These directories are listed below (and remember, you should have "Show Hidden Files and Folders" enabled in "Folder Options" as outlined in Step 1 before doing this, or you won't see the folder):
Windows Vista/Windows 7 GPU client:
C:\Users\(your user name)\AppData\Roaming\Folding@home-gpu
Windows Vista/Windows 7 CPU client:
C:\Users\(your user name)\AppData\Roaming\Folding@home-x86
Windows XP GPU client:
C:\Documents and Settings\(your user name)\Application Data\Folding@home-gpu
Windows XP CPU client:
C:\Documents and Settings\(your user name)\Application Data\Folding@home-x86
Windows 7/Vista 'SMP2' CPU Client:
C:\Program Files (x86)\Folding@Home Windows SMP Client V1.01
Windows XP 'SMP2' CPU Client:
C:\Program Files\Folding@Home Windows SMP Client V1.01
The above directories are for the "System Tray" client. If you installed the Console client (when you run it you see a small black "Dos" like window), you need to point FahMon to the folder in which you downloaded and ran the Folding@home console client. This could be anywhere on your computer. For example, if you are like me, you may have put this download on your "Desktop". In that case, you would have to point FahMon to C:\Users\(yourusername)\Desktop\Folding@home-Win32-x86-623
If you use the SMP client, and used Xilikon's excellent guides on the FaH site or [H]ordeguides, you should point FahMon to
. This is a suggested folder, especially in Vista, to avoid permissions issues.
In the following example, I will add the GPU client I am using on Windows 7.
Click the directory list box, select your client folder, and press OK:
Ensure that you have selected the proper directory (see my example below) and press OK:
You should see your Folding@home work progress as in below:
Above, I highlighted the following:
Status/Progress: This shows you if you are folding fine, and how far along you are with that current Work Unit, or "WU".In the above example, I have done 60% of the WU, and the status bar is green, which means all is OK.
Name: This is the name I gave the client earlier. remember, I used "GTX 285" since that was the video card I wish to monitor.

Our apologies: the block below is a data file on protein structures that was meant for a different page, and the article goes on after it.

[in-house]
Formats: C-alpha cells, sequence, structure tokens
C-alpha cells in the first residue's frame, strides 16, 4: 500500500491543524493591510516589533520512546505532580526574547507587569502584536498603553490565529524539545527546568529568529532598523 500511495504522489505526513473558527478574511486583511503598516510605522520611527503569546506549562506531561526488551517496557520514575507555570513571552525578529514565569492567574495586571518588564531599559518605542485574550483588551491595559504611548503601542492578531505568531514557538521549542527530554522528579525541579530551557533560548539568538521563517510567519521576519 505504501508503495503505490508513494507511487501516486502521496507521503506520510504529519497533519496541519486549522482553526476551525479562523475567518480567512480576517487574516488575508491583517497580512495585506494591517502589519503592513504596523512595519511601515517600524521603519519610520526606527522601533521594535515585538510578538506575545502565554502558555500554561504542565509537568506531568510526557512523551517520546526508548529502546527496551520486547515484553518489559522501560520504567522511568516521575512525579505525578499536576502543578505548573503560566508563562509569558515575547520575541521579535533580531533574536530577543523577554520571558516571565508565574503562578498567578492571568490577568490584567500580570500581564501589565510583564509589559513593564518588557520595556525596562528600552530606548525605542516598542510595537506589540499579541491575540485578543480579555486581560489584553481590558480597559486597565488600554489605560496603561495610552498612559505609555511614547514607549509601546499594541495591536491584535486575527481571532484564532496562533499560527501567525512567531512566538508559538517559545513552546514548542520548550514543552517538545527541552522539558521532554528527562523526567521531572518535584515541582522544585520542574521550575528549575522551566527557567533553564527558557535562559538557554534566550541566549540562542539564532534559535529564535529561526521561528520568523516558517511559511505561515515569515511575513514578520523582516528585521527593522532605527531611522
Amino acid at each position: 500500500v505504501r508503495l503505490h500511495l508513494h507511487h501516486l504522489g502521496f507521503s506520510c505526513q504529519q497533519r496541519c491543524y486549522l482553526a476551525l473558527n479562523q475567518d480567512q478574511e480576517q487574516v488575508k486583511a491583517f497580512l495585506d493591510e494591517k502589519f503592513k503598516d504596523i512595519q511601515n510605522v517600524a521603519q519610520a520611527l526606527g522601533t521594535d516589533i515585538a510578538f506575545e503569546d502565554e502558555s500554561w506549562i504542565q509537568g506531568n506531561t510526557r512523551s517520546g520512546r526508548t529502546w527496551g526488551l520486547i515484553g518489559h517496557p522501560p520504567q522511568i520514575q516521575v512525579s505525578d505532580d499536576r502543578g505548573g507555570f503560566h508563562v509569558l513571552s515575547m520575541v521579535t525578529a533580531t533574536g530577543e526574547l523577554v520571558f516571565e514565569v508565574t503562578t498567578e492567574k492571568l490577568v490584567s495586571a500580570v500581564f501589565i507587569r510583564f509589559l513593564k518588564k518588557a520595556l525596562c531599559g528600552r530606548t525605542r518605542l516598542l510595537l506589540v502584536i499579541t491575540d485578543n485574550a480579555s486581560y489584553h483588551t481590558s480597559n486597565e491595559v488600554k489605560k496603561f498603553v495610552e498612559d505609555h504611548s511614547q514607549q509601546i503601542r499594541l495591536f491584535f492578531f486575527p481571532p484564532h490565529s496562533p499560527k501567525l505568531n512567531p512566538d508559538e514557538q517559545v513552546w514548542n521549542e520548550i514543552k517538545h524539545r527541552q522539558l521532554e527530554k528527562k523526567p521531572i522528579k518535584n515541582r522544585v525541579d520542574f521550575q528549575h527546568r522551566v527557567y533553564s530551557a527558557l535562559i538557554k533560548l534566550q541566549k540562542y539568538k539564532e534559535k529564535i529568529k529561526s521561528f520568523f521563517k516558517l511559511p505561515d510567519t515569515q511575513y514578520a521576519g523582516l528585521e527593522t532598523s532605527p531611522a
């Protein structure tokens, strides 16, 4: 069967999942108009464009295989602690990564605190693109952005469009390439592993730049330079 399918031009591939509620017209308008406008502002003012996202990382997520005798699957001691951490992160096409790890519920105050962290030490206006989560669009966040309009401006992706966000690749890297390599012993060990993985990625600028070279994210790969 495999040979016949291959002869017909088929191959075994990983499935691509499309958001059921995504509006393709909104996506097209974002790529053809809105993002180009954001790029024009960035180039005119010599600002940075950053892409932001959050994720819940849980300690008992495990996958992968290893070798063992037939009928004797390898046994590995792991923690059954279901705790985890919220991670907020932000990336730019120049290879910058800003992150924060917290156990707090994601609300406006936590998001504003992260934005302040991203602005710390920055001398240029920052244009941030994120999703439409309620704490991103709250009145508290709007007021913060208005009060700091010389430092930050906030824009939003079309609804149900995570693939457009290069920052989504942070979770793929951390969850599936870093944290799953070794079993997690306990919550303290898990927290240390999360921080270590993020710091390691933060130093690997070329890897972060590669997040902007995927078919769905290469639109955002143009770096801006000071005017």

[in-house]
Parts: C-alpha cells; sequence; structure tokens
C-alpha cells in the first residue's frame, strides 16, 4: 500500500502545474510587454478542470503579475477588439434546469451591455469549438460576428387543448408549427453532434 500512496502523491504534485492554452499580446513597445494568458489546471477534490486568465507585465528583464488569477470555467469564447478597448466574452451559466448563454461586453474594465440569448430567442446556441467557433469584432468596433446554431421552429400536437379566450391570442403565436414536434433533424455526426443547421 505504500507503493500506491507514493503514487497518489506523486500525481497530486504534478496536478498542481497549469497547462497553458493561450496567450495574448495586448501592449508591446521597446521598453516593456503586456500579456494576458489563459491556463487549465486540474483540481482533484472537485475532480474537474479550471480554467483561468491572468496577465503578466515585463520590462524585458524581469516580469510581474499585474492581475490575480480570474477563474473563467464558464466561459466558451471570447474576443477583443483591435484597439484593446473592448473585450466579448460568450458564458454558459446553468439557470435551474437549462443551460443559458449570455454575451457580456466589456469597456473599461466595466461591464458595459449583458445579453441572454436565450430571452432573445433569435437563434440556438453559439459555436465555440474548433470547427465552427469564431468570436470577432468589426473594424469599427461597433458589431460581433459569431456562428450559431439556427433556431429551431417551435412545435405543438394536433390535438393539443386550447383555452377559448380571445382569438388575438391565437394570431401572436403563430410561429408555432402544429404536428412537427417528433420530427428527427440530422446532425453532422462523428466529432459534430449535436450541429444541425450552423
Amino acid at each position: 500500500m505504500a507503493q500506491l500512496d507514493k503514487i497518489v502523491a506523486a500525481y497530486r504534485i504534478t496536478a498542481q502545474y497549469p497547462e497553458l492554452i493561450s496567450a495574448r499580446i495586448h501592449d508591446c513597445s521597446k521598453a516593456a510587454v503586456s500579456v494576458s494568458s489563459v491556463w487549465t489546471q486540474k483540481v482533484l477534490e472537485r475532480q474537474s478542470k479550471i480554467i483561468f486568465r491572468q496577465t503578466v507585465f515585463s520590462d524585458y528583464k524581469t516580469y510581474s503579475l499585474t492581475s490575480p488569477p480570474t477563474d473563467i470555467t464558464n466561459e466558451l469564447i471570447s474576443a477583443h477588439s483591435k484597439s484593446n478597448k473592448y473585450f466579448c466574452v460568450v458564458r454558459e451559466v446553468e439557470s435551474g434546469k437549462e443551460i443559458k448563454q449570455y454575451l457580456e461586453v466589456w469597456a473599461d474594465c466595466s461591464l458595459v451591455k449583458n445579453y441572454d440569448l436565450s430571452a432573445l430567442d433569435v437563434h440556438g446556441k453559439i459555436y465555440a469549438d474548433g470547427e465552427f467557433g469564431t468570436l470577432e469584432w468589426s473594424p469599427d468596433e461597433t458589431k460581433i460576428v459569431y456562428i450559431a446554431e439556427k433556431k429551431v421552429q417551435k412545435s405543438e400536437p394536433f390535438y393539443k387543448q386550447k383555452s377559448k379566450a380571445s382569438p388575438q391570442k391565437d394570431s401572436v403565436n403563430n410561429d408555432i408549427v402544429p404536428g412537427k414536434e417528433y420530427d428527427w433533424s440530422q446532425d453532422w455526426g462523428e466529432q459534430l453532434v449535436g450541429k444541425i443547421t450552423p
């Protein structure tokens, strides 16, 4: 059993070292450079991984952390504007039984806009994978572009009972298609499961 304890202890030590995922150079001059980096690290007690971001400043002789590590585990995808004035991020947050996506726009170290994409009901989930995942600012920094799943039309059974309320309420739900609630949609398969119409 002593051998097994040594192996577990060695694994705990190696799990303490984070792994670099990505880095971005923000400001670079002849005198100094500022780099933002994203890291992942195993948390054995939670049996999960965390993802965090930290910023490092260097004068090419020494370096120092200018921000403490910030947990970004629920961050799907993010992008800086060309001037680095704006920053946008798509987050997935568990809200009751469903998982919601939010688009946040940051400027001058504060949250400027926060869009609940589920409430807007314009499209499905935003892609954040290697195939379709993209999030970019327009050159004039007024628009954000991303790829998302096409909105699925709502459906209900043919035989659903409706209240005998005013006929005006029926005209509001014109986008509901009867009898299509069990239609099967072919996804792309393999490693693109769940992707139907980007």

PPD: This means "Points Per Day," and the higher it is, the better your totals will be. In this case, my GPU is getting 9753.2 points per day. This changes depending on the type of work your computer has received from the Folding@home servers.
Below the progress window, I pointed out three other things that may be of use:
Project: On the left, I pointed to "P10501". This is the project number.
This can be useful when asking for help
, as it indicates the type of work being done. This changes often as you download new projects from the F@H servers.
Credit: Just below the project number, I pointed to "587". This is the points you will receive when you send you finish the work. If you hear someone say "I have a 587 point WU" this is what they are talking about.
Progress log: I also pointed to "Completed 45%". This is the progress of the WU you have. Any error messages you encounter will also be shown here, and this
would also be useful when asking for help
. Just copy and paste the error messages (or messages...there can often be a dozen lines that are helpful) into a forum thread.
Notfred Virtual Machines (not GPU or SMP folding)
Some people use vmware machines (virtual machines that run Linux inside of Windows. See
for more info). As the virtual machine boots, pay attention to the IP address your router or gateway assigns your virtual machine as below:
You can see in the above example, my virtual machine was assigned the address 192.168.1.115 automatically. You do not login to your virtual machine. Simply look for the IP address (arrow above). In the "Log Folder" field of the HFM.NET window below, you would type in exactly as shown: